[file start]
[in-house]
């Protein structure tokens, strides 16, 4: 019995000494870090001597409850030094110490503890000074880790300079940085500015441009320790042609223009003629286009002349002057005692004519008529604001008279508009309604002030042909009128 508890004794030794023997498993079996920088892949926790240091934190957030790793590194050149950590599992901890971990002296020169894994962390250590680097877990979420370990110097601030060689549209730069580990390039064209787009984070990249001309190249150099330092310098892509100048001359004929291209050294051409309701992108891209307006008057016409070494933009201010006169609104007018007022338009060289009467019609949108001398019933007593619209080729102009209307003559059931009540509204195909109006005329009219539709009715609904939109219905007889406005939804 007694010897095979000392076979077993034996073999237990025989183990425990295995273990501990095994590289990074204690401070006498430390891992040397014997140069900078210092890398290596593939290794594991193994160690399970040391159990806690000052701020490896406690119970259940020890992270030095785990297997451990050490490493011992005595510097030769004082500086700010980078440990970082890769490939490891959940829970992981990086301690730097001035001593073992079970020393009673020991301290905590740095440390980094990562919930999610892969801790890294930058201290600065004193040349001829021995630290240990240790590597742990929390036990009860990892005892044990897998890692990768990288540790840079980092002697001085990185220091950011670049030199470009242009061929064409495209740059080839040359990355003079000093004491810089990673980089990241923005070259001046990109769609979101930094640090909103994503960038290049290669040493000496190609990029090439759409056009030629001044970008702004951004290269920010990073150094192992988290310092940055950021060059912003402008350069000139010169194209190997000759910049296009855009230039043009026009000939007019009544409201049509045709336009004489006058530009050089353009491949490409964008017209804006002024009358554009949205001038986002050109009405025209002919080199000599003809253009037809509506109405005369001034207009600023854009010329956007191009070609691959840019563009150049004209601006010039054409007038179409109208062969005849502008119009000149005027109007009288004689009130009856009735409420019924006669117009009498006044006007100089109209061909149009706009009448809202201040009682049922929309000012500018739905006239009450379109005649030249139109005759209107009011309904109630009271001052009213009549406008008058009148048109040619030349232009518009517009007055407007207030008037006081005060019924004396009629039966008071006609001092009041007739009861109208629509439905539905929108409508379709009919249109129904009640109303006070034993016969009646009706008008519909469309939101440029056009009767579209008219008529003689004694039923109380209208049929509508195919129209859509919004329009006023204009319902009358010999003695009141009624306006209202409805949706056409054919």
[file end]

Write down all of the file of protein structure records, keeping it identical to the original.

[in-house]
């Protein structure tokens, strides 16, 4: 019995000494870090001597409850030094110490503890000074880790300079940085500015441009320790042609223009003629286009002349002057005692004519008529604001008279508009309604002030042909009128 508890004794030794023997498993079996920088892949926790240091934190957030790793590194050149950590599992901890971990002296020169894994962390250590680097877990979420370990110097601030060689549209730069580990390039064209787009984070990249001309190249150099330092310098892509100048001359004929291209050294051409309701992108891209307006008057016409070494933009201010006169609104007018007022338009060289009467019609949108001398019933007593619209080729102009209307003559059931009540509204195909109006005329009219539709009715609904939109219905007889406005939804 007694010897095979000392076979077993034996073999237990025989183990425990295995273990501990095994590289990074204690401070006498430390891992040397014997140069900078210092890398290596593939290794594991193994160690399970040391159990806690000052701020490896406690119970259940020890992270030095785990297997451990050490490493011992005595510097030769004082500086700010980078440990970082890769490939490891959940829970992981990086301690730097001035001593073992079970020393009673020991301290905590740095440390980094990562919930999610892969801790890294930058201290600065004193040349001829021995630290240990240790590597742990929390036990009860990892005892044990897998890692990768990288540790840079980092002697001085990185220091950011670049030199470009242009061929064409495209740059080839040359990355003079000093004491810089990673980089990241923005070259001046990109769609979101930094640090909103994503960038290049290669040493000496190609990029090439759409056009030629001044970008702004951004290269920010990073150094192992988290310092940055950021060059912003402008350069000139010169194209190997000759910049296009855009230039043009026009000939007019009544409201049509045709336009004489006058530009050089353009491949490409964008017209804006002024009358554009949205001038986002050109009405025209002919080199000599003809253009037809509506109405005369001034207009600023854009010329956007191009070609691959840019563009150049004209601006010039054409007038179409109208062969005849502008119009000149005027109007009288004689009130009856009735409420019924006669117009009498006044006007100089109209061909149009706009009448809202201040009682049922929309000012500018739905006239009450379109005649030249139109005759209107009011309904109630009271001052009213009549406008008058009148048109040619030349232009518009517009007055407007207030008037006081005060019924004396009629039966008071006609001092009041007739009861109208629509439905539905929108409508379709009919249109129904009640109303006070034993016969009646009706008008519909469309939101440029056009009767579209008219008529003689004694039923109380209208049929509508195919129209859509919004329009006023204009319902009358010999003695009141009624306006209202409805949706056409054919």